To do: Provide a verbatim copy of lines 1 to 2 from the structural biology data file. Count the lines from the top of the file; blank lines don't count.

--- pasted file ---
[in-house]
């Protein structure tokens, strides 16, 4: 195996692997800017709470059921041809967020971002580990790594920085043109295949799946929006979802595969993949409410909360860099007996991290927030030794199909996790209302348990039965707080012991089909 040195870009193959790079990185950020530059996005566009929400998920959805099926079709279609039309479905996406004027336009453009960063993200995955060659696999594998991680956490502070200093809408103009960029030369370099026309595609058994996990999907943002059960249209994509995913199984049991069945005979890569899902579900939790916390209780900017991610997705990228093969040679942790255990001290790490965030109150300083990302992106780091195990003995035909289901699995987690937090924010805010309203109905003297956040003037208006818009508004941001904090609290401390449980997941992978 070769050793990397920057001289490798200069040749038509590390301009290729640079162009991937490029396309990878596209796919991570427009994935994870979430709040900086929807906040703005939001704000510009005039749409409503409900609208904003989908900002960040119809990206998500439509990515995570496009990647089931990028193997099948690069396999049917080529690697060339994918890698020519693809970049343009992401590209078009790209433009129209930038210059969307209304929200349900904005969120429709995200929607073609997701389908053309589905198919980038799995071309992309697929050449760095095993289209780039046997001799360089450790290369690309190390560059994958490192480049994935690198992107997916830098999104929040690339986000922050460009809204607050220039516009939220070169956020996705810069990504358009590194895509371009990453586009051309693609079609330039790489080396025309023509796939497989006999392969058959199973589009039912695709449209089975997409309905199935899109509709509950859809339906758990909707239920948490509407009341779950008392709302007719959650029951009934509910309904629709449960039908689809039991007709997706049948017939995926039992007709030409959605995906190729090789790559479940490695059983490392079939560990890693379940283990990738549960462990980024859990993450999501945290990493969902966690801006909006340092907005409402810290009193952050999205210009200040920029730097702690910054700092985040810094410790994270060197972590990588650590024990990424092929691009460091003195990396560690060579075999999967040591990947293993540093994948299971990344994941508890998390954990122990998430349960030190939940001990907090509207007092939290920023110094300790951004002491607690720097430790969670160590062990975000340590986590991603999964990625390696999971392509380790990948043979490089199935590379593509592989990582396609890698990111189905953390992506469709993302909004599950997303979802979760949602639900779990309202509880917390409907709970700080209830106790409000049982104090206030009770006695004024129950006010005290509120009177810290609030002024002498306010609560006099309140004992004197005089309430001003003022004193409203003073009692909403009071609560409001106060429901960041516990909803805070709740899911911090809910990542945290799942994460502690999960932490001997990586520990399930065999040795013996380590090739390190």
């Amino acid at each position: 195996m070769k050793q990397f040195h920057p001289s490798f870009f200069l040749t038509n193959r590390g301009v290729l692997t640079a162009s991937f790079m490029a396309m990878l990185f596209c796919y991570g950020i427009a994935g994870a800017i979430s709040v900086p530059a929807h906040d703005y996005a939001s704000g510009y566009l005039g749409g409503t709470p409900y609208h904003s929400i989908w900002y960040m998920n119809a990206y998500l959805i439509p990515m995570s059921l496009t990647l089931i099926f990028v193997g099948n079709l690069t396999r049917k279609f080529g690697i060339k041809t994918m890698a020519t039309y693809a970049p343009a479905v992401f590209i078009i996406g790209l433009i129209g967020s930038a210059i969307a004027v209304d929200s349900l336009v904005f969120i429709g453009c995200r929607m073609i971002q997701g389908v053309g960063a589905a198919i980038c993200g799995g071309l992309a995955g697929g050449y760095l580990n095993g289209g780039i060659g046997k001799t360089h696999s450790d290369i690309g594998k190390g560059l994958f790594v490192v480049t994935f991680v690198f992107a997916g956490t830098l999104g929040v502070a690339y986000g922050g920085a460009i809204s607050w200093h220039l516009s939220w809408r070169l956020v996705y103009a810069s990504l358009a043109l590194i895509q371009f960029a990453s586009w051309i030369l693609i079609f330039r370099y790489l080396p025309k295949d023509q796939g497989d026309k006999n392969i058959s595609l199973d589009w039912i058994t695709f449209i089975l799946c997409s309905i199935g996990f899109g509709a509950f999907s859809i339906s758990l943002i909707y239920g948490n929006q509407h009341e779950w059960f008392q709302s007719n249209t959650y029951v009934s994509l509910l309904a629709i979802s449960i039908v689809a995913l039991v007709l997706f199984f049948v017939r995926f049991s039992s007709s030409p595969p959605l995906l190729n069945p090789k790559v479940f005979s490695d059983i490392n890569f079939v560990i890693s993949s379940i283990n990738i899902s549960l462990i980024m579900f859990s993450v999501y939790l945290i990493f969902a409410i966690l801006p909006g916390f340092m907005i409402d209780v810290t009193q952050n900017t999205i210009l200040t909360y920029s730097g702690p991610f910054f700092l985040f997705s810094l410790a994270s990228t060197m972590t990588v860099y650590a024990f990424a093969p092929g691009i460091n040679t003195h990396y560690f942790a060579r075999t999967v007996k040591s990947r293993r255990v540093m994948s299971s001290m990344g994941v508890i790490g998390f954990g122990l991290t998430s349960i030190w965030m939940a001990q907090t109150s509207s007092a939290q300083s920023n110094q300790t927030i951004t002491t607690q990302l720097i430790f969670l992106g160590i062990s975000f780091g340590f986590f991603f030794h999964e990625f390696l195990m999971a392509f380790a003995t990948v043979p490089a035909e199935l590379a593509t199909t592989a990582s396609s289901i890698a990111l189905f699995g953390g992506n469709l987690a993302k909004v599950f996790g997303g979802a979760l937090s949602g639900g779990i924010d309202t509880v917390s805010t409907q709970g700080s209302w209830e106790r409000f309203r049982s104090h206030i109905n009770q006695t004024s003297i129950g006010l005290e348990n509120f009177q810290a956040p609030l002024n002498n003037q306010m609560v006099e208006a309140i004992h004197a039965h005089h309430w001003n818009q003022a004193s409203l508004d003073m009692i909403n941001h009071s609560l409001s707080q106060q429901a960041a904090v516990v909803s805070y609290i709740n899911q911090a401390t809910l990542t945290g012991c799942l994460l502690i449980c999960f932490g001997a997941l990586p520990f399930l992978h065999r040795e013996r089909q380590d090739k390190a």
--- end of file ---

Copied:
[in-house]
């Protein structure tokens, strides 16, 4: 195996692997800017709470059921041809967020971002580990790594920085043109295949799946929006979802595969993949409410909360860099007996991290927030030794199909996790209302348990039965707080012991089909 040195870009193959790079990185950020530059996005566009929400998920959805099926079709279609039309479905996406004027336009453009960063993200995955060659696999594998991680956490502070200093809408103009960029030369370099026309595609058994996990999907943002059960249209994509995913199984049991069945005979890569899902579900939790916390209780900017991610997705990228093969040679942790255990001290790490965030109150300083990302992106780091195990003995035909289901699995987690937090924010805010309203109905003297956040003037208006818009508004941001904090609290401390449980997941992978 070769050793990397920057001289490798200069040749038509590390301009290729640079162009991937490029396309990878596209796919991570427009994935994870979430709040900086929807906040703005939001704000510009005039749409409503409900609208904003989908900002960040119809990206998500439509990515995570496009990647089931990028193997099948690069396999049917080529690697060339994918890698020519693809970049343009992401590209078009790209433009129209930038210059969307209304929200349900904005969120429709995200929607073609997701389908053309589905198919980038799995071309992309697929050449760095095993289209780039046997001799360089450790290369690309190390560059994958490192480049994935690198992107997916830098999104929040690339986000922050460009809204607050220039516009939220070169956020996705810069990504358009590194895509371009990453586009051309693609079609330039790489080396025309023509796939497989006999392969058959199973589009039912695709449209089975997409309905199935899109509709509950859809339906758990909707239920948490509407009341779950008392709302007719959650029951009934509910309904629709449960039908689809039991007709997706049948017939995926039992007709030409959605995906190729090789790559479940490695059983490392079939560990890693379940283990990738549960462990980024859990993450999501945290990493969902966690801006909006340092907005409402810290009193952050999205210009200040920029730097702690910054700092985040810094410790994270060197972590990588650590024990990424092929691009460091003195990396560690060579075999999967040591990947293993540093994948299971990344994941508890998390954990122990998430349960030190939940001990907090509207007092939290920023110094300790951004002491607690720097430790969670160590062990975000340590986590991603999964990625390696999971392509380790990948043979490089199935590379593509592989990582396609890698990111189905953390992506469709993302909004599950997303979802979760949602639900779990309202509880917390409907709970700080209830106790409000049982104090206030009770006695004024129950006010005290509120009177810290609030002024002498306010609560006099309140004992004197005089309430001003003022004193409203003073009692909403009071609560409001106060429901960041516990909803805070709740899911911090809910990542945290799942994460502690999960932490001997990586520990399930065999040795013996380590090739390190």